Online references aside, this makes a lot of sense thinking of the baseball that I've played and watched on tv.
Next you'll have to have another competition between two managerial candidates to see who does a better job of judging the programmers' work.
Gimmickry is not going to solve the issues that we have in software development. You can probably only count on two hands the number of true 'one size fits all' solutions and this isn't one of them.
And how does this situation differ other than the fact that the alloc/free operations are done local to the JVM instead of making system calls? The fact that the JVM is doing the work doesn't magically make memory management easier.
The other thing that I'm skeptical about is that the article seems to be contradicted by a more recent paper by the author that they are referencing (see Zorn http://portal.acm.org/citation.cfm?id=582419.582421). In the newer paper, Zorn et al. say that custom allocators are less efficient than a modern general purpose allocator.
I think that Rogers just had HTC remove the paid app functionality from the phone, and surprise surprise, Rogers has their own paid market instead (which is useless). I'm considering reinstalling the OS to turn my Dream into a regular Google phone.
For a neat visual presentation of the physics they're relying on, Mythbusters did an experiment on the explosive power of thermite powder and water vapor http://www.youtube.com/watch?v=BnHR4cMXiyM.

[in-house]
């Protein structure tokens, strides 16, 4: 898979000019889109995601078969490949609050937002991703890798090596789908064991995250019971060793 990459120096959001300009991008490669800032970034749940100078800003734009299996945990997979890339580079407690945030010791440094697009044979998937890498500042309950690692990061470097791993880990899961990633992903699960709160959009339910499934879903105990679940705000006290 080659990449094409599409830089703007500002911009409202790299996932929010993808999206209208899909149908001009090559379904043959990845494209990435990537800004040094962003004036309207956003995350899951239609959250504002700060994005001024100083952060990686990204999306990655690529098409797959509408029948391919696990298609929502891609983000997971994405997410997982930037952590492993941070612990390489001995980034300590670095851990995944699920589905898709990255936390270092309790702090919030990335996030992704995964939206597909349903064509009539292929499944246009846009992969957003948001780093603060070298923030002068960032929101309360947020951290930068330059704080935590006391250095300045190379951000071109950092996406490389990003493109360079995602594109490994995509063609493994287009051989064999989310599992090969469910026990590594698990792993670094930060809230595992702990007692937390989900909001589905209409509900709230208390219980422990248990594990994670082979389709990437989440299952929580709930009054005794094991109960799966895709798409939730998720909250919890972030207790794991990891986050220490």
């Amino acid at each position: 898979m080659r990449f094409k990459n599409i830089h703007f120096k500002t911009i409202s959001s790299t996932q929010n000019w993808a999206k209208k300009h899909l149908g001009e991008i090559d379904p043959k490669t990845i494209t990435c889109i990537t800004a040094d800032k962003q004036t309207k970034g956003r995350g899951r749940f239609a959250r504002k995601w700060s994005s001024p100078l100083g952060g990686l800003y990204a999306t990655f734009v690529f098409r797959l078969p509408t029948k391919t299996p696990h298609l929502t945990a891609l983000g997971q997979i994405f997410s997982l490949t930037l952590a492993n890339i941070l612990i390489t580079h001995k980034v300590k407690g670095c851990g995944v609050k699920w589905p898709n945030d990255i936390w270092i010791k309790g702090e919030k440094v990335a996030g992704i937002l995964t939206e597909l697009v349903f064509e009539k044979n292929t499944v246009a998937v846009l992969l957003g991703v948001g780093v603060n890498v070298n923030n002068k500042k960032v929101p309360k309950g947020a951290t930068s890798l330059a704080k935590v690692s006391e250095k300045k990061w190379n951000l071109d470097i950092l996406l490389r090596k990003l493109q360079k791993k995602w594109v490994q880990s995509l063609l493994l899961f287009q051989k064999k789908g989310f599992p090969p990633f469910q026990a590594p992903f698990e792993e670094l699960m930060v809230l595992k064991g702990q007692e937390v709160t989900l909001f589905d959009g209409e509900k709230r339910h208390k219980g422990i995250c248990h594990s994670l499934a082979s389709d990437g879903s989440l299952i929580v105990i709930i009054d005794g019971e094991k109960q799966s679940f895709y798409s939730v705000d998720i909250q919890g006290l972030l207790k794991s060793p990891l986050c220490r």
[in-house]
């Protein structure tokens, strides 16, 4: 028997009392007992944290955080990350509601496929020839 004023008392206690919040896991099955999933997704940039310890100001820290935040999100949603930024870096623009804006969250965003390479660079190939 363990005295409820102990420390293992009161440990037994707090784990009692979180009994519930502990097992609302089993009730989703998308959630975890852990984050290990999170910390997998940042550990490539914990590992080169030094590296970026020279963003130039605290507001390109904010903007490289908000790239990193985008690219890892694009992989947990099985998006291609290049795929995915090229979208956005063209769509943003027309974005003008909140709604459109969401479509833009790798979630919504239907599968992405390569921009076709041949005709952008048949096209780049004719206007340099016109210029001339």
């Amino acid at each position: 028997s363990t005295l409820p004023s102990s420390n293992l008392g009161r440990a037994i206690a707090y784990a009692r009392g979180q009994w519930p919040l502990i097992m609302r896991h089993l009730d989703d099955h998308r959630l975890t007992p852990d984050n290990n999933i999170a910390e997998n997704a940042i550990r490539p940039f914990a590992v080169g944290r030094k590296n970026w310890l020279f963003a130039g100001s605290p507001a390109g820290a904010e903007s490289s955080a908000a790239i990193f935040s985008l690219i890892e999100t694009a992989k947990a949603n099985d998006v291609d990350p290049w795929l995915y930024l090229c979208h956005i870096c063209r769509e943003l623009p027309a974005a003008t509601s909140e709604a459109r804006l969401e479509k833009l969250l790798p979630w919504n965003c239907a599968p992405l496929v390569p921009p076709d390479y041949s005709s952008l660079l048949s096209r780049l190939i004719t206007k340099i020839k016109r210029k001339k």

I don't think that's accurate, the info online indicates that cuban wasn't the sole owner of Broadcast.com (which was a company making money), and the transaction was for Yahoo stock rather than cash see http://news.cnet.com/Yahoo-completes-Broadcast.com-acquisition/2100-1023_3-228762.html/. If he's still got $2bn after the dotbomb, then that's not bad. Call the guy an idiot mouth piece, but his financial skill isn't that bad.
Genetically engineered whales with a built in cargo hold. You just have to train them well, and take advantage of their natural migration patterns..
But one German tank could shoot down ten Russian ones. So the count alone is not the point.
Don't see the Russians short. Their tanks may not have been as technically advanced as the Germans' were, but they were designed for the terrain where the battles were taking place (snow, cold, mud pits) and they were easier to repair and manufacture. I think that if we looked at what happened in these battles, you wouldn't see the lopsided a result you're claiming.